The day after the fire, Mrs. Polion had a conversation with the appellant concerning the fire. She asked the appellant why he had locked the women in the house, to which he replied that he was trying to protect his radio and his sleeping wife. Mrs. Polion testified that the appellant told her that he knew Mrs. Hughes was not asleep because he had given her a cigarette and then lit it for her.

Birmingham Fireman Kenneth R. Goodwin was recalled and testified that on February 24, around 6:00 P.M., he treated Eddie Davis for several bruises and cuts on his head.

Detective Sgt. Selman Knight of the Birmingham Police Department's homicide division testified that he investigated the deaths of the two women killed in the fire. Outside the presence of the jury, Sgt. Knight testified that he had talked to appellant on two occasions, February 28 and March 2. He stated that at both times, the appellant was not in custody and the conversations were taped. Knight said both conversations occurred at City Hall. He stated that no promise, hope of reward, threat or inducement was made to the appellant to make a statement. Sgt. Knight testified that appellant's Miranda warnings were read and explained to him. He testified that accurate transcriptions of the taped statements were prepared.

On cross-examination, Knight testified that appellant was arrested on March 2, approximately twenty-three minutes after completing his statement.

The trial court overruled the appellant's general objections to the statements and, after excising certain inadmissible portions, admitted them into evidence.

After the jury was recalled, Sgt. Knight repeated the above testimony and read the statements to the jury. In the February 28 statement, the appellant stated, in pertinent part, that he did not set the house on fire. He said that he found his wife partially naked with Eddie Davis. He then threw his wife out of the house and shortly thereafter helped her into the house and to the bed. A short while later he went to get some cigarettes. During his trip, he stopped at Walter Miles' house to inquire about a lock. Upon returning and locking the door he saw Eula Hughes in an alley close to the house and escorted her back to the house. He unlocked the house, let her in, lit a kerosene lamp on the mantel, and gave her a cigarette. The appellant stated that he then relocked the door and returned to Mr. Miles' house. The appellant said that Mr. Miles had an extra lock and gave him one with the key. The appellant stated that he locked the door to protect his radio and his wife who was naked in the bed and, apparently, asleep. He stated that he went to Ola Mae Hall's house, had about three drinks of whiskey, and remained there until after midnight.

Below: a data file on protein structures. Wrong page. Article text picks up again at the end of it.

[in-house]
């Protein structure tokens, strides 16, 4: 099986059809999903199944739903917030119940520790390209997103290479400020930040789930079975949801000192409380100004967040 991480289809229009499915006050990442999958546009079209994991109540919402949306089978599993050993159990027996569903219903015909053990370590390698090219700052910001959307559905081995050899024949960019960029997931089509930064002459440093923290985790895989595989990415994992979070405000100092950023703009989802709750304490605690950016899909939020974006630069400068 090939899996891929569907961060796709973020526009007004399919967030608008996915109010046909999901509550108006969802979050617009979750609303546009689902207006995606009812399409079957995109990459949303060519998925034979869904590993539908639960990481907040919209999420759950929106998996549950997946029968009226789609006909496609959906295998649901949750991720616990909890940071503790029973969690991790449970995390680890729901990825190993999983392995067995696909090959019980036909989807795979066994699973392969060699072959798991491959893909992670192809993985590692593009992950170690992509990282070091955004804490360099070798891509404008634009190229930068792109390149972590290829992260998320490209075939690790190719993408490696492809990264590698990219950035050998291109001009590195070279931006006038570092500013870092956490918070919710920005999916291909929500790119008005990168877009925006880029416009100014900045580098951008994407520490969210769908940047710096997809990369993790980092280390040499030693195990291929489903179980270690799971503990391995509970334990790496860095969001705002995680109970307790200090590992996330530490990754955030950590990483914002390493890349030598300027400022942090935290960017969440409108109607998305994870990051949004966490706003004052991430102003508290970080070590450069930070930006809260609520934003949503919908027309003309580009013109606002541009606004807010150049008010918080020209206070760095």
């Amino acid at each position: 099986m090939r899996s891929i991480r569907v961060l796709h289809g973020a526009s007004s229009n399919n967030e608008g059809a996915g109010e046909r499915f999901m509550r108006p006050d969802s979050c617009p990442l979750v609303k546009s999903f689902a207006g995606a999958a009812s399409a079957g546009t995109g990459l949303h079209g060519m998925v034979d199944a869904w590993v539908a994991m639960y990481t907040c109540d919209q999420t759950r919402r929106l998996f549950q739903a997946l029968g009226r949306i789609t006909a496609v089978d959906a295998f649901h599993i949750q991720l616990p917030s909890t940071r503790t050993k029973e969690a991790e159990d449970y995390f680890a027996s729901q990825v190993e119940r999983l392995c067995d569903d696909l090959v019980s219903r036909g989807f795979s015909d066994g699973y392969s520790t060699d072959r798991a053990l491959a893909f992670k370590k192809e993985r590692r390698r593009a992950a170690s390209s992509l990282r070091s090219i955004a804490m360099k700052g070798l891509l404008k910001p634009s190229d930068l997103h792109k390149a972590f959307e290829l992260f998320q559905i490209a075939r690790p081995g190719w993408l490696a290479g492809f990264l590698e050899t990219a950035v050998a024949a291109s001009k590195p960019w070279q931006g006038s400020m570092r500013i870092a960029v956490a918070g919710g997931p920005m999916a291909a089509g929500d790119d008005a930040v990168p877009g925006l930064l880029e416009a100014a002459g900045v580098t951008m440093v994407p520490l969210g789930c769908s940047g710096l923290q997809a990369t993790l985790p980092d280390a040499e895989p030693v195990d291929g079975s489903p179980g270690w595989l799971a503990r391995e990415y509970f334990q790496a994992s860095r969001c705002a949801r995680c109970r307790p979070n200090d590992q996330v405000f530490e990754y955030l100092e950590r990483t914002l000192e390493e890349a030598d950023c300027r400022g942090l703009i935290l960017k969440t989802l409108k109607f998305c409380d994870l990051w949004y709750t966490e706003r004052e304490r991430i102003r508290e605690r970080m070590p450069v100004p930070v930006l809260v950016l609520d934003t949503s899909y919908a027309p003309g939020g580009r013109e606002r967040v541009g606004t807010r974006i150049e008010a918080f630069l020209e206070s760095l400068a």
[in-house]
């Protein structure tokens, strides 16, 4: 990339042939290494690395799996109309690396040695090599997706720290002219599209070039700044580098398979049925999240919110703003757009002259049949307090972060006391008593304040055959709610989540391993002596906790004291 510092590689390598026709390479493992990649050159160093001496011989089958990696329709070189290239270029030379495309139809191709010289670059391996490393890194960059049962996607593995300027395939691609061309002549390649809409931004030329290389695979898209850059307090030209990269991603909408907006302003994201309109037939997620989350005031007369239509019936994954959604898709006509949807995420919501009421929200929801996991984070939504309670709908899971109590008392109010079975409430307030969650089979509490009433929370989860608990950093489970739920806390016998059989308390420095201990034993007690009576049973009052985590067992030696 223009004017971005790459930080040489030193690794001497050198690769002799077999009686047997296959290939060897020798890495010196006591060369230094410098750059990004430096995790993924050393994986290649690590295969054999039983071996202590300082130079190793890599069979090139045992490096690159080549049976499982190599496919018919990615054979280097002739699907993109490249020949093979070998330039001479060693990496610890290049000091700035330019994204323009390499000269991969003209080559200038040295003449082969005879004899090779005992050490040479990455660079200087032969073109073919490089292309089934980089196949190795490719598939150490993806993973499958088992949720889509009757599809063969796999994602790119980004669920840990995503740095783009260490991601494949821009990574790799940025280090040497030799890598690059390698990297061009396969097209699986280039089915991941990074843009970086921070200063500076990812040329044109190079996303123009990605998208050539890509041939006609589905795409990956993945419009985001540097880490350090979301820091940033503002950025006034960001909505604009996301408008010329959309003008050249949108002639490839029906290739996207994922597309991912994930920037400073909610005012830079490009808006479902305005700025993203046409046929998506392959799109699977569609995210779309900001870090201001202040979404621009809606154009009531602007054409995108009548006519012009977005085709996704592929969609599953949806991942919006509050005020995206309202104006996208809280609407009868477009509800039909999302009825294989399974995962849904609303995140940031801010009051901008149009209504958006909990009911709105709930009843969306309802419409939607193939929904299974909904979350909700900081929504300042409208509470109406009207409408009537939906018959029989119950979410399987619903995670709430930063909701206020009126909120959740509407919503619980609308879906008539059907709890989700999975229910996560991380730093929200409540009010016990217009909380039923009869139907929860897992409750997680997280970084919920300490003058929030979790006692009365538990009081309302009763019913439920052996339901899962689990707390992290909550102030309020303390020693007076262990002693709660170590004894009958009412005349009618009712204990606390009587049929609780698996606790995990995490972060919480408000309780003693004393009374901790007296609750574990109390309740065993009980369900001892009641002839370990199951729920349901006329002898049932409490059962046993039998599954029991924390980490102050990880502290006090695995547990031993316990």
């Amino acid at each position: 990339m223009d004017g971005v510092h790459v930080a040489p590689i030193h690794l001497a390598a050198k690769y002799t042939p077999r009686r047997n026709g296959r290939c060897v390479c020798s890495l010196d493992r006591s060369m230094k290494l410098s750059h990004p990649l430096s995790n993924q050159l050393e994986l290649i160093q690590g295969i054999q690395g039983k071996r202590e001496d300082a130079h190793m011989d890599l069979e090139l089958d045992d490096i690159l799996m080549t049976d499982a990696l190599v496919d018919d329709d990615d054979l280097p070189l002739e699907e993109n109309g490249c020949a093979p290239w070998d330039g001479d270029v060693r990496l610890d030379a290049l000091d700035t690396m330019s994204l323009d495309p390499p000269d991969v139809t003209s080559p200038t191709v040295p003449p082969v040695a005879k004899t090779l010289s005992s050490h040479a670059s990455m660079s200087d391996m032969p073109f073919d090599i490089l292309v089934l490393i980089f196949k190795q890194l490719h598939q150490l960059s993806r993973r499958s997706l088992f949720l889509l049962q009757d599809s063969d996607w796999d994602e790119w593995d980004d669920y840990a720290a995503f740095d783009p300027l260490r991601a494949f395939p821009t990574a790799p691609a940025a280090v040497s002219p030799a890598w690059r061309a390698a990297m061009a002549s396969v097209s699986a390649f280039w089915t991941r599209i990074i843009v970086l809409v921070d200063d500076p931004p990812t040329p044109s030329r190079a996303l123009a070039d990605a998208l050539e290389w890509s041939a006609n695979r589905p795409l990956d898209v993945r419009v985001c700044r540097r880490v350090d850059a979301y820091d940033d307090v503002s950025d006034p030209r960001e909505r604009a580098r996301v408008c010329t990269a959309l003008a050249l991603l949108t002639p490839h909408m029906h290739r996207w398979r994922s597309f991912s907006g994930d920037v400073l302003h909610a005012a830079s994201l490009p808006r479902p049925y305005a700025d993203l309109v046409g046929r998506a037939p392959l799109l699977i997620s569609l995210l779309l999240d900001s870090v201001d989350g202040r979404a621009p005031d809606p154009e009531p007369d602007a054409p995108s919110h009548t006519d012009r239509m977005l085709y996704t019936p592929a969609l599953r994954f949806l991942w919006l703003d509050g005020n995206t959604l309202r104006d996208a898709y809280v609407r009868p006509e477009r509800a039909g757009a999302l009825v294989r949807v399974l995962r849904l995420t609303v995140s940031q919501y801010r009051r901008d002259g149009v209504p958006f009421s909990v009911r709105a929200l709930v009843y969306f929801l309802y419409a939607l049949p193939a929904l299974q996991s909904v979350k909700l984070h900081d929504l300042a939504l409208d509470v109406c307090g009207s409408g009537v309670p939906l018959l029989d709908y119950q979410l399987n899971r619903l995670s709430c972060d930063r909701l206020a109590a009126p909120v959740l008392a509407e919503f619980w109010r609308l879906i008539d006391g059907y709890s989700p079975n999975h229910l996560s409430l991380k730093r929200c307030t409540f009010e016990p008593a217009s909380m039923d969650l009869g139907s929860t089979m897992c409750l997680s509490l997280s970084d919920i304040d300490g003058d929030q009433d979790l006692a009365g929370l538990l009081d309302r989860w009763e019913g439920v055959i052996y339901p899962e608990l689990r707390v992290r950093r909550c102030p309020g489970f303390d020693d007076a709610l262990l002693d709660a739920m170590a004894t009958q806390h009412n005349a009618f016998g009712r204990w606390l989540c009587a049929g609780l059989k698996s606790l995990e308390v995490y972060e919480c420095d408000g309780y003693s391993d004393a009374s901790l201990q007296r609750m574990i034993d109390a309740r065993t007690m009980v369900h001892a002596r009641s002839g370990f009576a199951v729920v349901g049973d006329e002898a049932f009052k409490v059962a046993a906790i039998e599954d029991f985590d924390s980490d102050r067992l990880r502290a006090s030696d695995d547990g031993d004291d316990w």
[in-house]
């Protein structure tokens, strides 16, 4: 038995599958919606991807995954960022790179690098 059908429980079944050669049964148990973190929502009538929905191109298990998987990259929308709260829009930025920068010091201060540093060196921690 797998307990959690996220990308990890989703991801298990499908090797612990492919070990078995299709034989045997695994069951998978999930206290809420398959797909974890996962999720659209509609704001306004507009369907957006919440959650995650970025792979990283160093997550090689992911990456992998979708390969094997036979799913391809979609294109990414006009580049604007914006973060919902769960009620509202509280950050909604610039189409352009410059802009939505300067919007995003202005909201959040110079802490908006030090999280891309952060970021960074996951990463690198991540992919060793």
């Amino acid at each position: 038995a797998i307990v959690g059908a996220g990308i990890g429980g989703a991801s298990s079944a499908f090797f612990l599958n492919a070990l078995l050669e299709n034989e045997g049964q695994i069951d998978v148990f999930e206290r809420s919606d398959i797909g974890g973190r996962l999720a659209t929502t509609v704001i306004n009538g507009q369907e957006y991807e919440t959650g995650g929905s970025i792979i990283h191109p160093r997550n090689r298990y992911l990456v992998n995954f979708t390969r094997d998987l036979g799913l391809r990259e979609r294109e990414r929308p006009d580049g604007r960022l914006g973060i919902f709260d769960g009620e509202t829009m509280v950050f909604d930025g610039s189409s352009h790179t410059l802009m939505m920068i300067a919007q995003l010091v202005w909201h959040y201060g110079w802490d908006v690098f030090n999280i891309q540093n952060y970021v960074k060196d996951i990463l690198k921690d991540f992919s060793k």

The appellant said that they used kerosene lamps to light the house and he had last purchased kerosene about three or four days before the fire. He stated that the lamp in the front room contained all the kerosene in the house at the time of the fire. He denied lighting a cigarette for Eula Hughes and stated that he thought the fire was caused by Mrs. Hughes' breaking the kerosene lamp while attempting to light her cigarette. The appellant denied threatening his wife or Eddie Davis after finding them together. The appellant said that they kept firewood in the house and that he cut it with his axe, but he had not seen the axe since the fire. He denied telling anyone that he was going to kill his wife or anybody.

*1069 In the March 2 statement the appellant recalled the details of the February 24 fight with Eddie Davis. He said someone had told him that Mr. Davis was having sexual relations with his wife. He said that he owned an axe but did not know where it was after the fire and did not borrow one from Walter Miles. He stated that he had been carrying an axe in the alley near his residence the evening of the fire when he met a friend, Eddie Lee Gosha. He denied telling Gosha or anyone else that he was going to kill someone. He stated that he had removed the axe from his house prior to locking the front door. He then set the axe by the fence in the alley when he saw the fire trucks at his house.

On cross-examination, Sgt. Knight stated that on March 2, the appellant had been drinking but was not drunk when the statement was made. He also testified that on February 27 he and Sgt. W. D. King took a statement from Eddie Davis at his home wherein Mr. Davis said he had sex with Mrs. Manigan on February 24.

The State recalled Birmingham Fire Marshall Cooper for the purpose of testifying to certain statements made by the appellant at the scene of the fire. Cooper testified, out of the presence of the jury, that on February 25 around 12:30 A.M., he talked to the appellant outside the burned house. It was raining lightly and they got into a nearby police car. At the time he talked to the appellant he had not formed an opinion about the origin of the fire and he was attempting to get assistance from the appellant in order to determine what occurred at the house and what may have caused the fire. Cooper stated it is standard procedure to talk to the residents of a burned building. He testified that the appellant was not under arrest at the time they talked, was not a suspect, and voluntarily came to the scene without force or coercion.

On cross-examination, Cooper testified that he investigates a fire if, in addition to other reasons, a death or injury occurs or the fire is "suspicious in nature." He stated that at the time he talked to the appellant he had entered the house and had viewed the two victims, but had not reached a conclusion about the cause of the fire. He stated that anyone who had anything to do with the house could have been considered a suspect since the cause of the fire had not yet been determined. Fire Marshall Cooper stated the he sat on the front seat of the police car and the appellant sat on the back seat.

On redirect examination, Fire Marshall Cooper stated that the reason for getting into the car was to get out of the rain. He said that the following day he saw the appellant at the house but he was not in custody. Cooper testified that he offered the defendant no hope, promise, reward, or inducement to talk to him and did not threaten, coerce, or intimidate him.